to those Israelis who claim Jerusalem as their eternal and undivided

A further $200m - to be known as the Jerusalem Intifada Fund - would be
allocated 'to the families and education of the children of the Palestinian
martyrs who sacrificed their lives in the struggle'. In addition, the King
and people of Saudi Arabia promised to 'sponsor and support 1,000 families
of the martyred and wounded in the Al-Aqsa intifada'.

Although the US regards Saudi Arabia as an ally and one of the Arab
moderates, Crown Prince Abdullah openly criticised the Americans, saying
that as the sponsors of the peace process they bore a special responsibility
for its collapse.

Meanwhile, the Iraqi representative in Cairo, Izzat Ibrahim, delivered a
speech in the name of President Saddam Hussein calling for armed jihad (holy
war) against Israel.

'Iraq's clear position is to call and work for the liberation of Palestine
through jihad, because jihad alone is capable of liberating Palestine and
other Arab territories occupied by dirty Jews in their distorted Zionist
entity,' Ibrahim said.

President Ali Abdullah Saleh of Yemen called for weapons to be supplied to
the Palestinian people, while President Zine el-Abidine Ben Ali of Tunisia
proposed dispatching 'an international separation force' to safeguard peace
between the Palestinians and Israelis.

The tone of many speeches in the opening session of the summit - which is
attended by 14 heads of state but has been boycotted by Libya - contrasted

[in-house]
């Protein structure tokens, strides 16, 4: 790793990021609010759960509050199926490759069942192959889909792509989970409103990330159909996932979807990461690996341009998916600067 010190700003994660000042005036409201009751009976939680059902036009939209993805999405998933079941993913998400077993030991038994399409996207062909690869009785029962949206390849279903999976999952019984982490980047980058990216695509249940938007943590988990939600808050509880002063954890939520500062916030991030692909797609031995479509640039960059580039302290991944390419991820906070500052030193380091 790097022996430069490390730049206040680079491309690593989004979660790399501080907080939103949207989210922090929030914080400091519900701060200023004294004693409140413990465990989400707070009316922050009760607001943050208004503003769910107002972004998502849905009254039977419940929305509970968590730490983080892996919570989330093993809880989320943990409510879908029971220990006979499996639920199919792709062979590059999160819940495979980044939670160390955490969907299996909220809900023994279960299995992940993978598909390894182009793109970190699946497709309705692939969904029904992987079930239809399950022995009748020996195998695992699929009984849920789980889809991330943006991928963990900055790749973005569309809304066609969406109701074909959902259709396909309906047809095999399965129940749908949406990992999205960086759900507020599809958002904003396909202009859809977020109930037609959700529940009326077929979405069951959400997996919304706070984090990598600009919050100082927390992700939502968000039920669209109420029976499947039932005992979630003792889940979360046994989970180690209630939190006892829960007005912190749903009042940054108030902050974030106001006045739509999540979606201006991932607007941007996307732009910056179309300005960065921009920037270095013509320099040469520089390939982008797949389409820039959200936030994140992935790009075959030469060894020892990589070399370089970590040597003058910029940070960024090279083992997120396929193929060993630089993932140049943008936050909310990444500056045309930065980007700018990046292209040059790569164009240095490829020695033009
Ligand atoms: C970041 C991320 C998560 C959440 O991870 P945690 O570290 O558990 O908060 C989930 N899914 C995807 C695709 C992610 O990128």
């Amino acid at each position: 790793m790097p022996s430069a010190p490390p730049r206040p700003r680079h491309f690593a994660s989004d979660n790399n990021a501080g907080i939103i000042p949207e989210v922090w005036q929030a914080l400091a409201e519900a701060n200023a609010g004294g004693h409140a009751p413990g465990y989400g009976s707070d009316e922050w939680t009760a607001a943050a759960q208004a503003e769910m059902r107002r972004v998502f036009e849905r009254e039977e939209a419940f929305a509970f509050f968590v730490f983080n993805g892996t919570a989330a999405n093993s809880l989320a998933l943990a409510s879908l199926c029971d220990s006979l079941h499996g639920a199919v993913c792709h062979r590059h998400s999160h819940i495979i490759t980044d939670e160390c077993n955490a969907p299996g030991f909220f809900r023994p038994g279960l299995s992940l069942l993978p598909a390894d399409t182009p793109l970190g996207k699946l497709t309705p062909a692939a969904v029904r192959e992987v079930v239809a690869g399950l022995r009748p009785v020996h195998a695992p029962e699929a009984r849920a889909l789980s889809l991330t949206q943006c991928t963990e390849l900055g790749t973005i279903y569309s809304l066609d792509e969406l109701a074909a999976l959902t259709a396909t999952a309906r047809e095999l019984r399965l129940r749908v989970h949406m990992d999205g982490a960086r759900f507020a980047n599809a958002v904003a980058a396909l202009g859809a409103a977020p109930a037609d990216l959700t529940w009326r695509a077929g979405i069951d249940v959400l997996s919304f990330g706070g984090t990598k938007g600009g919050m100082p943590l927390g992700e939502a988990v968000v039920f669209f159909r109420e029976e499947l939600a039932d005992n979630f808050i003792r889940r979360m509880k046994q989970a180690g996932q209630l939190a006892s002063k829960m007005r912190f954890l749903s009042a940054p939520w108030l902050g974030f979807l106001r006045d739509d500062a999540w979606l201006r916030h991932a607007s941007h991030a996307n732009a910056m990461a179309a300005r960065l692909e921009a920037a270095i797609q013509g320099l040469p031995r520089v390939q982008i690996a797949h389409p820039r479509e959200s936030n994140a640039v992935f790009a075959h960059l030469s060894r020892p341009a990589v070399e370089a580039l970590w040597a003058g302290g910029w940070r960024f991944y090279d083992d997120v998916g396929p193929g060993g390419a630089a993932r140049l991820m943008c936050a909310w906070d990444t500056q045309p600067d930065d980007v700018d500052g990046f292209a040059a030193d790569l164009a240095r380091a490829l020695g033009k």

sharply with the opening speech by President Hosni Mubarak of Egypt, who is
hosting the conference.

Though he blamed Israel for bringing the peace process to a standstill,
Mubarak said that Arabs would not abandon the path of negotiations.

The Associated Press, Sun 22 Oct 2000

TEHRAN, Iran (AP) ‹ Mortars fired by an Iraq-based Iranian opposition group
exploded in northern Tehran, but caused no casualties, state-run Tehran
radio reported Sunday.

The brief report official by the Islamic Republic News Agency did not say
how many mortars were fired or where they landed in the Saturday night

The Iraq-based Mujahedeen Khalq said in a statement received in Cairo,
Egypt, that its agents in Iran had pounded two elite Revolutionary Guards
bases in separate mortar attacks 30 minutes apart, and that ``a number of
Revolutionary Guards were killed or wounded.''

That claim could not be independently confirmed.

Witnesses said seven or eight mortars fell in a part of northern Tehran that
houses a military base and a public sports complex.

Over the past year the Mujahedeen have launched several similar mortar
attacks in Tehran and other cities. Civilians have been killed or wounded in
a number of those attacks.

The Iranian Intelligence Ministry said in a statement late Saturday that
several Mujahedeen agents in Iran had been arrested with mortars and other
equipment for terrorist attacks, the news agency reported.